Running with the Cornish theme, this dessert is inspired by a classic Cornish cream tea and its main ingredients: scones, clotted cream, and strawberries (in jam form; here I use them fresh). Strawberries and rhubarb (I live in Yorkshire, so think of this as giving my own Yorkshire twist to this otherwise Cornish idea) are laced with gin, vanilla, sugar, a squeeze of lemon and a hint of black pepper, turning thick, hot pink, syrupy and sweet in the heat of the oven. On top sit little cloud-like scones, enriched with Cornish clotted cream, fluffy on the inside, burnished and crispy on top, their undersides soaking up all the delicious bubbling fruit juices. The gin gives the fruit a wonderful kick without being overpowering, infusing it as it cooks.
This dessert shows how versatile gin can be in the kitchen, and with what gorgeous results. Served with a big scoop of cold, cold vanilla ice cream, it’s a beautiful marriage of textures, temperatures, sweet juniper-scented fruit and crumbly, comforting scones.
Way more interesting than a tiramisu, and substantially more filling than a gin and tonic. It might just be time for that bottle of gin to make the transition from your cupboard to your kitchen.
Rhubarb, strawberry and Cornish gin cobbler (serves 4):
- 400g rhubarb, cut into 1-inch lengths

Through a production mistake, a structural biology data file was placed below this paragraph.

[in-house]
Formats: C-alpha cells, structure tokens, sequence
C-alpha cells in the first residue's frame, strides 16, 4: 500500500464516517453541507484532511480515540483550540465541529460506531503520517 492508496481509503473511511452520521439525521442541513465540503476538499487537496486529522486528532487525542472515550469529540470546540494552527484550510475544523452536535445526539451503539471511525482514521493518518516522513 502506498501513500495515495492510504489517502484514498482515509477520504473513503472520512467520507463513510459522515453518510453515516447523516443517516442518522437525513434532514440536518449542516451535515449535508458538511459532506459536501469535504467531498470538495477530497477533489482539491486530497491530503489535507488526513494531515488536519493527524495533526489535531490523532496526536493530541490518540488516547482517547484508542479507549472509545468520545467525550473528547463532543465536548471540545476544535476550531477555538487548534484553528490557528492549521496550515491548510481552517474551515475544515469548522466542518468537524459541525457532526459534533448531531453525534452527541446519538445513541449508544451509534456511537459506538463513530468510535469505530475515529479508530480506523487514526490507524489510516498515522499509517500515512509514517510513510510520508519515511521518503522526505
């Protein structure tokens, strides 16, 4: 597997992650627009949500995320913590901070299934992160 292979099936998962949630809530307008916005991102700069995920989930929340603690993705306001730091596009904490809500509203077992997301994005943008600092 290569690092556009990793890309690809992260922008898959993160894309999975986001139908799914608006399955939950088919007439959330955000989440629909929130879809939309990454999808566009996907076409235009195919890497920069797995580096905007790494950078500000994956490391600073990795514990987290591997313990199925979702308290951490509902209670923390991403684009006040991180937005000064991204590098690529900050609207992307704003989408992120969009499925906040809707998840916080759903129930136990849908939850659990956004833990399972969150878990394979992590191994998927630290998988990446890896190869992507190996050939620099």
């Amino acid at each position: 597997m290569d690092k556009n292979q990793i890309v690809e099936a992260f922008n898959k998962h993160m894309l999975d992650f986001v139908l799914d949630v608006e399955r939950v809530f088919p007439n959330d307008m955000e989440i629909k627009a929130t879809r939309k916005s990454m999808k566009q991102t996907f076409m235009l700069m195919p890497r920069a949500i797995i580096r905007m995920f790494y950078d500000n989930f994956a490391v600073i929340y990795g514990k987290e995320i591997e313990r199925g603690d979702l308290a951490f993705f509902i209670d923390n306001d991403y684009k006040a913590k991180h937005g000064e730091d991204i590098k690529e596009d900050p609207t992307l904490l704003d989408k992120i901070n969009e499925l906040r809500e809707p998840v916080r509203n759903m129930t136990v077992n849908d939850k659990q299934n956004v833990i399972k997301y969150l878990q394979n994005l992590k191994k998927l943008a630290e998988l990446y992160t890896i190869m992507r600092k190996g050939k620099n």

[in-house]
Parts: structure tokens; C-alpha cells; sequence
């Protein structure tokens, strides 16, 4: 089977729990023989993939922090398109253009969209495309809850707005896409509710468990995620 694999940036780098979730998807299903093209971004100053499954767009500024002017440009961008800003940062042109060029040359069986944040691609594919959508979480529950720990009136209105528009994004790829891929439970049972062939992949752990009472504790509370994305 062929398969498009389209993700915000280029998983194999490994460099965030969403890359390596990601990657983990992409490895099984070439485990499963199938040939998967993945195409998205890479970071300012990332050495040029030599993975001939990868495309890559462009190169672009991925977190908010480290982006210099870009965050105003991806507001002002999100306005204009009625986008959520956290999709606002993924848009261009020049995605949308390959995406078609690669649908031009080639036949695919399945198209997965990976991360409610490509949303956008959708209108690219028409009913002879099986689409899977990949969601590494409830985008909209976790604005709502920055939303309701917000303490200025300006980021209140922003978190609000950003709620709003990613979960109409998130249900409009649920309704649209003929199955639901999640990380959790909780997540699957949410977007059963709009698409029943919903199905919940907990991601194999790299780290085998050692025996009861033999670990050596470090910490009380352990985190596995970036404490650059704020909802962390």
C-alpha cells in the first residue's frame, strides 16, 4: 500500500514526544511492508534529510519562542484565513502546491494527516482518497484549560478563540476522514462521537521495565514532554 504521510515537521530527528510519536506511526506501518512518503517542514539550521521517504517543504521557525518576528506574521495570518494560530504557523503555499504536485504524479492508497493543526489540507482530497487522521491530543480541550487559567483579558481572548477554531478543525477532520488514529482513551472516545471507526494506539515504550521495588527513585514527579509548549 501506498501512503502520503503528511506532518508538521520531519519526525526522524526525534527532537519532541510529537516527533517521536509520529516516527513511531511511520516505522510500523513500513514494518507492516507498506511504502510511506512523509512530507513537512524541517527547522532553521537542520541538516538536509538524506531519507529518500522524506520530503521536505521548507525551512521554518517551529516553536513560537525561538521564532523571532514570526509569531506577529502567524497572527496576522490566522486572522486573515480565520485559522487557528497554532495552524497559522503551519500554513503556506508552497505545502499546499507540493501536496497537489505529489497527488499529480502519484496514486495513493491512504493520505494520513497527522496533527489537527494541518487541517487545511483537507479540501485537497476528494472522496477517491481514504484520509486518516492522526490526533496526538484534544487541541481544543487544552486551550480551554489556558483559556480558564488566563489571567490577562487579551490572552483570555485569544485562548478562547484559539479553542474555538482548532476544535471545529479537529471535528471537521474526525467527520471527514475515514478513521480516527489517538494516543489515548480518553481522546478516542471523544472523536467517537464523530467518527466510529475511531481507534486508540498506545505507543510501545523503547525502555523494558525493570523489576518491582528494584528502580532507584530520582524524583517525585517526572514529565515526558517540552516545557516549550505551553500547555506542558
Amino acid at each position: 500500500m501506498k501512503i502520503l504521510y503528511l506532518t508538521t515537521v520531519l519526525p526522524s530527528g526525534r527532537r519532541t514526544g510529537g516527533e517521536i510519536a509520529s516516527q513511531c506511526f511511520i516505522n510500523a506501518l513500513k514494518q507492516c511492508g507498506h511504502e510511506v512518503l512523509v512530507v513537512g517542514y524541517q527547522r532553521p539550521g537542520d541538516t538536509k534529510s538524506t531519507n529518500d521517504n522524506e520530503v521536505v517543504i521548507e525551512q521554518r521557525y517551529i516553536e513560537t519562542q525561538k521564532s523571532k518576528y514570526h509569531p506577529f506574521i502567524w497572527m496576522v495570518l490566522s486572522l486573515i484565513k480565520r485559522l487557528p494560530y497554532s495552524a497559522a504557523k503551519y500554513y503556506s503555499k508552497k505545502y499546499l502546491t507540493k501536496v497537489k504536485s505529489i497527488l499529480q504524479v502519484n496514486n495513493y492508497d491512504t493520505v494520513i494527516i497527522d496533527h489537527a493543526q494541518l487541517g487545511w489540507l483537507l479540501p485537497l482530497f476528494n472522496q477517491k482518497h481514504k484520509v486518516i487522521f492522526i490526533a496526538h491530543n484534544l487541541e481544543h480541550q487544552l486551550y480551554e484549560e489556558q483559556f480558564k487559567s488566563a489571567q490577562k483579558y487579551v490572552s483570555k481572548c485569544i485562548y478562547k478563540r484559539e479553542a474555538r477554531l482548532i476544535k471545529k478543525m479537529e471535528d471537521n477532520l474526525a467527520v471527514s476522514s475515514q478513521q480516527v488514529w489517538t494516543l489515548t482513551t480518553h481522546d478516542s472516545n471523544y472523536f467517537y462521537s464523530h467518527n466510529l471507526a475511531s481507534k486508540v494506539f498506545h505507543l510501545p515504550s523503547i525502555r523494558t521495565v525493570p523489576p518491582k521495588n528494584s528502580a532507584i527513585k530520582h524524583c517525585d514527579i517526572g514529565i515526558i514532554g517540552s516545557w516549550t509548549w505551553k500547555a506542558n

- 400g strawberries, hulled and halved
- 60g light muscovado sugar
- 40g cornflour or arrowroot
- Squeeze of lemon juice
- A good grind of black pepper
- 2 tbsp gin
- ½ tsp vanilla powder or extract
- 150g plain flour
- 2 tsp baking powder
- 25g butter
- 25g golden caster sugar
- 130ml buttermilk
- 2 tbsp clotted cream (optional – use 2 tbsp extra buttermilk if you don’t have any)
- 1-2 tbsp demerara sugar
Put the rhubarb and strawberries in a baking dish and toss together with the sugar, cornflour/arrowroot, lemon juice, black pepper, gin and vanilla. Pre-heat the oven to 180C. In a large bowl, rub the butter into the flour and baking powder until the mixture resembles fine breadcrumbs. Stir in the caster sugar, clotted cream and buttermilk to make a thick dough. Drop spoonfuls of the dough onto the fruit mixture, then sprinkle with demerara sugar. Bake for 30 minutes until the topping is golden and the fruit bubbling and juicy. Cool for 5 minutes before serving with vanilla ice cream.